College merger could save millions

Shetland College's main Gremista campus.

MERGING Shetland’s tertiary education, research and training sector into one new body could save more than £12 million over five years.

But the proposal could see the number of employees in the sector reduce from 113 to 99 full-time equivalent posts.

A full business case for merging Shetland College UHI, Train Shetland and NAFC Marine Centre UHI will be discussed by councillors next week.

The report says the recommended option would be to create a new single independent tertiary education, research and training centre which would bring together the three organisations as part of the UHI network.

It adds that the building currently occupied by Train Shetland at Gremista in Lerwick would not form part of a new college estate, although its services would continue to run from elsewhere.

Councillors will be told the option would secure savings of £12.2 million over a five-year period through “streamlining and maximising the efficiency of the college structure and curriculum, whilst improving outcomes delivered for students and staff”.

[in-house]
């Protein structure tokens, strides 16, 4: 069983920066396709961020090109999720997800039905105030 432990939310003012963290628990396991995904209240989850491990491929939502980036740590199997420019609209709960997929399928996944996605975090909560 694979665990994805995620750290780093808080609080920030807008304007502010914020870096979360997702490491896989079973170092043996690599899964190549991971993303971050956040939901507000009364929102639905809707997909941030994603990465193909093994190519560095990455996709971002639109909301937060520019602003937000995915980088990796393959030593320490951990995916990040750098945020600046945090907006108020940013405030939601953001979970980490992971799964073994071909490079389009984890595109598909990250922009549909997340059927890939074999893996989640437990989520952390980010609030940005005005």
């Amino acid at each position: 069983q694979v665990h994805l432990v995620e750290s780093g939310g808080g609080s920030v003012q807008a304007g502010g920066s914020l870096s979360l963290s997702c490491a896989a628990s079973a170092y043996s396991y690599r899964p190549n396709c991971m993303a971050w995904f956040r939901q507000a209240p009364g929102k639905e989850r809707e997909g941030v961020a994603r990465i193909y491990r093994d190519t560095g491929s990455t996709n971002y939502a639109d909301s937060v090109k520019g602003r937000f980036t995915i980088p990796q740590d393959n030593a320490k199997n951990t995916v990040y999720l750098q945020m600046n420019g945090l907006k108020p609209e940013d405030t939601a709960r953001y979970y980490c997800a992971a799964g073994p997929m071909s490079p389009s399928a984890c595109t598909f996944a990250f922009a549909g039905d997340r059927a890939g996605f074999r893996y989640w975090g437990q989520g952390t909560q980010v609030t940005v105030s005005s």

The report says that the three education bodies have an estimated combined funding gap of over £2 million in 2018/19, and it warns that the status quo is not “financially sustainable”.

The college merger, which has been talked about for years, should be easier now that Shetland Islands Council bought Shetland Leasing and Property Developments Ltd (SLAP) from Shetland Charitable Trust a few months ago.

With many college buildings owned by SLAP, the SIC – which oversees the college and Train Shetland – was crippled by high rent payments.

The proposed merger would reduce the financial commitment required by the council by £1.8 million a year, the report said.

It also warns that the uncertainty of the merger over the years has had a detrimental effect on the sector’s workforce.

“Given that this process has gone through various iterations over a number of years, staff morale has suffered considerably as a result of ongoing uncertainty,” it says.

“The failure of yet another attempt to resolve this issue will lead to a loss of confidence, further impact on morale and lead to even more uncertainty.”

The business case also says that the “core reason for creating a new college is to ensure that every learner has access to the right programme at the right place and time”.